Stu joined Dylan’s band in time for the second North American leg of the 2004 tour, and his arrival was greeted rapturously by no less than preeminent Dylanologist Peter Stone Brown, who wrote in his review of Dylan’s Atlantic City show that “Stu Kimball is a walking catalog of great guitar licks… [who] knows when and how to use those licks and use them with taste.” Later in the same review, Brown wrote, “I’m going to go out on a limb and say Kimball can take his place as one of the top five guitar players to play on-stage with Bob Dylan — easily.”


Stu’s friends and fans in the industry are plentiful and passionate, and include such diverse musicians as Mark Knopfler, David Hidalgo, Benmont Tench and Mavis Staples. When the late Merle Haggard toured with Dylan in 2005, the famously aloof country legend even went out of his way to praise Stu’s playing. “One day, we were doing a soundcheck and Merle was out there in the venue listening to us,” Stu remembers. “He came up to me afterwards and told me that I had ‘great tone,’ which is one of the best compliments I ever got!”


For the better part of fifteen years, Stu accompanied Dylan around the globe. He made significant contributions to Dylan’s platinum-selling 2006 album Modern Times, which won a Grammy Award for Best Contemporary Folk/Americana Album. The album’s track “Someday Baby,” which won a Grammy for Best Solo Rock Vocal Performance, was also used in a 2006 iPod + iTunes TV commercial that prominently showcased Stu’s fluid blues licks. Other Dylan albums featuring Stu include 2008’s Tell Tale Signs: The Bootleg Series Vol. 8, 2012’s Tempest, 2015’s Grammy-nominated Shadows in the Night, 2016’s Grammy-nominated Fallen Angels and 2017’s Grammy-nominated Triplicate. In the fall of 2018, Stu decided to move on from the tour.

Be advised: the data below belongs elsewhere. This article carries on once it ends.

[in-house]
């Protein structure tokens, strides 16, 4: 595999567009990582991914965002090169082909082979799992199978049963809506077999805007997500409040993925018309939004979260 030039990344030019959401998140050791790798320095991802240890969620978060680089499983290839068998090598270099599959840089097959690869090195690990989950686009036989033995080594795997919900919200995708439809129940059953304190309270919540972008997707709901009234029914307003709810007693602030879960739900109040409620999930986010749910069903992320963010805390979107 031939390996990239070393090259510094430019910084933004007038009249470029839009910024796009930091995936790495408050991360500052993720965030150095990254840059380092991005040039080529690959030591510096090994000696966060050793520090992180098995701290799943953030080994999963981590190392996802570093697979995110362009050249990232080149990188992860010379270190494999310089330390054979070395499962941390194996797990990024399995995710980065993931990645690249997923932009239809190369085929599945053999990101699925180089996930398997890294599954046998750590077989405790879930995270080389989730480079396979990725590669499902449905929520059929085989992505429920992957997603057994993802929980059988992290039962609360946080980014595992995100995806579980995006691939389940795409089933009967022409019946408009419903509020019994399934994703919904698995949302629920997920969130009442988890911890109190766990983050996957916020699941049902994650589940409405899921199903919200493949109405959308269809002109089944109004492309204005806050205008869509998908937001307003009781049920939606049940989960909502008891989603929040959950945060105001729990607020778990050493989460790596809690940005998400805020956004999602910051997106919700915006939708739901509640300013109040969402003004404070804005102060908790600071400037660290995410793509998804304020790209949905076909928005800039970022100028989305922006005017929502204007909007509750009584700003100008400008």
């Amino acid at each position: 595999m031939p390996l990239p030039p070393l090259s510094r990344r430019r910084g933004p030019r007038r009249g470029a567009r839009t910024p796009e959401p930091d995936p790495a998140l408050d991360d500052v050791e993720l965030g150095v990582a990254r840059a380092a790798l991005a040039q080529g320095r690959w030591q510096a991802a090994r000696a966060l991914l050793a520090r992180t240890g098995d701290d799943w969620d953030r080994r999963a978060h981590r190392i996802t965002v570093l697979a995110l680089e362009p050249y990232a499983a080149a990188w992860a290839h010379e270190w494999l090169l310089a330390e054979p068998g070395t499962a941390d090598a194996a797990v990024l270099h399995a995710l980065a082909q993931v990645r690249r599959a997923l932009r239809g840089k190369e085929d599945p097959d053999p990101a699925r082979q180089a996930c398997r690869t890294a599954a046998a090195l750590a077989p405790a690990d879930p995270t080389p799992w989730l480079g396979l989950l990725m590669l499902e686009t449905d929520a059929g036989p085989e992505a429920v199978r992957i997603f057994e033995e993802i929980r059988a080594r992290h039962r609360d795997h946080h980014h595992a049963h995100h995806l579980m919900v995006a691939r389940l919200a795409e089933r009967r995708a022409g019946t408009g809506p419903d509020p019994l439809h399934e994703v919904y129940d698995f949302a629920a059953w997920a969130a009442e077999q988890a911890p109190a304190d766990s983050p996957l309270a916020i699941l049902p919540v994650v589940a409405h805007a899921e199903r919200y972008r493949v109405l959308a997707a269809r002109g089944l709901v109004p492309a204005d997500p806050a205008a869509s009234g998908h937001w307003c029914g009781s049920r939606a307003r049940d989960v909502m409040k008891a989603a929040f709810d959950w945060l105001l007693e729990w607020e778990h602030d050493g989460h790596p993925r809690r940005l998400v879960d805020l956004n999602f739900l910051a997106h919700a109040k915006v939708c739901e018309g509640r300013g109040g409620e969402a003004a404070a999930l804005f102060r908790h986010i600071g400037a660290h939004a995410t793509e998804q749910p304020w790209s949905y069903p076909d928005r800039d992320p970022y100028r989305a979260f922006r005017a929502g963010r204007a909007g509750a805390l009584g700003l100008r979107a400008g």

“I will definitely continue touring,” says Stu. “I love playing live shows. I’ve been enjoying a break for a few months, taking the opportunity to reconnect with friends and fellow musicians here in Boston. I’ve been sitting in every chance I get with former bandmates like Dana Colley and his band Vapors of Morphine, and friends like Jimmy Ryan and his band Hayride, Dennis Brennan, and Dave Johnston. It’s been a long time since I was home long enough to really feel and be a part of this amazing community of musicians here in Boston, and I’m loving every minute of it. I’m also determined to continue to play benefits like "Outside the Lines" for children with autism, where I sat in with my friend Kate Taylor, and "Wall of Grass" for Boston’s Animal Rescue League, where I recently sang a tune with about 25 of Boston’s finest musicians. I’m also doing some co-writing and sessions, and I definitely look forward to doing more producing."


“More than anything, I’m a band guy,” Stu concludes with a self-deprecating chuckle. “I love the sense of camaraderie and connection that comes from collaborating and being part of a team. And when I’m producing, I approach things the same way. I try to be supportive, help the artists play from their hearts, be authentic and play like they mean it. Helping artists give their best performances, regardless of the venue — that’s what I love, and that’s what I feel I was born to do.”